All of them good some better than others, (bottom line, generally you get what you pay for) all types of cutters have positives & negatives. If sales in and after classes are representative the picture painted is approximately 70% male preferred, 30% female preferred......why? Well, from observation, guys have stronger wrists (can't understand why) women who play tennis, golf or have osteoporosis/carpel tunnel problems (I know this sounds like a contradiction but they will use their whole hand and wrist muscles against just a few fingers and the few muscles connected to those fingers)
If you haven’t had much experience and have just started to look around, all decent (more expensive) cutters are filled with oil (what oil you ask - more on that later) - which brings us to the first negative.
i) From the pictures you can see you have to wrap your hand around the oil reservoir and plastic handle, on a cold day and when the ambient temperature is cool, the heat from your hand expands the air in the plastic handle pretty quickly, what does that do, well it pushes oil to the cutting wheel which in turn spreads over the glass. A nuisance when you first start cutting but other than being messy causes no harm. It's one of those things you get over quickly after you understand what pressures you use on what glass and accept it's just happens.
ii) When scoring, the score should end 1mm to 2mm from the end of the glass, guys tend to drive through the glass, cause their guys and stopping before they reach the end of the glass is rather like stopping when the lights are amber. With pistol grips this can be a gender problem, the tungstan wheel is a darn sight tuffer than the glass but undue pressure as it falls off the edge of the glass can and frequently does take out a segment best descibed as the first section of a birthday cake being cut away. The scoring head with a segment out sounds like a car with a flat spot i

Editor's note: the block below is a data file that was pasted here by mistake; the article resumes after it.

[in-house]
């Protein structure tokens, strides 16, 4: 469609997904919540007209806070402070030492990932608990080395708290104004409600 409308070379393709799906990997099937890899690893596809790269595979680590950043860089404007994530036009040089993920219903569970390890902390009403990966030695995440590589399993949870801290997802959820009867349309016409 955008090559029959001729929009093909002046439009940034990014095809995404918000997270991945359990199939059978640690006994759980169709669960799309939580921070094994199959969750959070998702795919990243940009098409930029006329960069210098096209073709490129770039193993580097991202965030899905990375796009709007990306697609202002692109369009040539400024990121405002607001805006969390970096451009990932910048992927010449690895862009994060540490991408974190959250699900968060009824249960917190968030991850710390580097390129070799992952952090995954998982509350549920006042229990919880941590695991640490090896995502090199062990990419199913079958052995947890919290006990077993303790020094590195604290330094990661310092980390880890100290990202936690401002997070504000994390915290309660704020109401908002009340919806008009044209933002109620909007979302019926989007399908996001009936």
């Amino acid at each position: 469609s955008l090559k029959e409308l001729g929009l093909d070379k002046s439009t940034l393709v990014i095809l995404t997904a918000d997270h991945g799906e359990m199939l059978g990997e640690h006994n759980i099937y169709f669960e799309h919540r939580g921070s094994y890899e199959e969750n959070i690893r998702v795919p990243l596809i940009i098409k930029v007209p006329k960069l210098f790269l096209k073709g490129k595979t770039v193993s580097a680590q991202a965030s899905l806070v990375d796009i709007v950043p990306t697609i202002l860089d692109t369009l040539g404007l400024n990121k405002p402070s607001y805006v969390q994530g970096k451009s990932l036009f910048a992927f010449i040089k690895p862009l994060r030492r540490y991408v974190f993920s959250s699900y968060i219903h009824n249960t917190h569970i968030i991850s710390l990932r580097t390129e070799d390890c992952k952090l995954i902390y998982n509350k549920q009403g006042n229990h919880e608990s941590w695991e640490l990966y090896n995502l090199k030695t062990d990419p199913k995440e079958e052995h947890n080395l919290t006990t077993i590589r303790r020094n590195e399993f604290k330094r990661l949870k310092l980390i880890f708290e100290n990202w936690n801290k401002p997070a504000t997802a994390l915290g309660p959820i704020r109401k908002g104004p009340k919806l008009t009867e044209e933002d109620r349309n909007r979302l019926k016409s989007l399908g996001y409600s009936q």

Class & workshops cutters get abused, different hands, different approaches but they still manage to last for 2 years or more, with your own cutter I would expect 5 or more years usage on a three day week 3 hours a day........that's a lot of scoring
Now for the plus's,
i) They have a brass ball on the end of the handle, again if you have just started, it comes in more than handy when your tapping out glass. (What’s tapping out glass you ask - more of how and when later). Some cutters - which are good, have no balls.
ii) From class & workshop experience straight lines (which you would imagine would be easy - especially scoring with a ruler) can be a problem, most but not all times it's the person holding the cutter, with a pistol grip the problems associated with straight lie cutting are overcome earlier
Ergo Oil filled cutters
Pencil Oil filled cutters
Modified Pencil cutters
In all fairness from the time I bought my first grinder some 25 years ago I have only purchased Glastar Grinders, I have in the workshop
(i) The Diamond Star
(ii) The Super Star
(iii) The All Star
(v) The beveling studio trio of flat bed, grinder/polisher and saw.
I have not tried competitive brands of grinders simply because the Glastar range have proved more than reliable (therefore competitive brands don’t get a mention) They run for hours, they have also been badly abused by class after class of great class mates who had/have problems cutting accurately and believe that 3mm of grinding is acceptable.
I have seen and worked with three models of Diamond Star in those 25 years, probably the best grinder for people that classify themselves as hobbyist.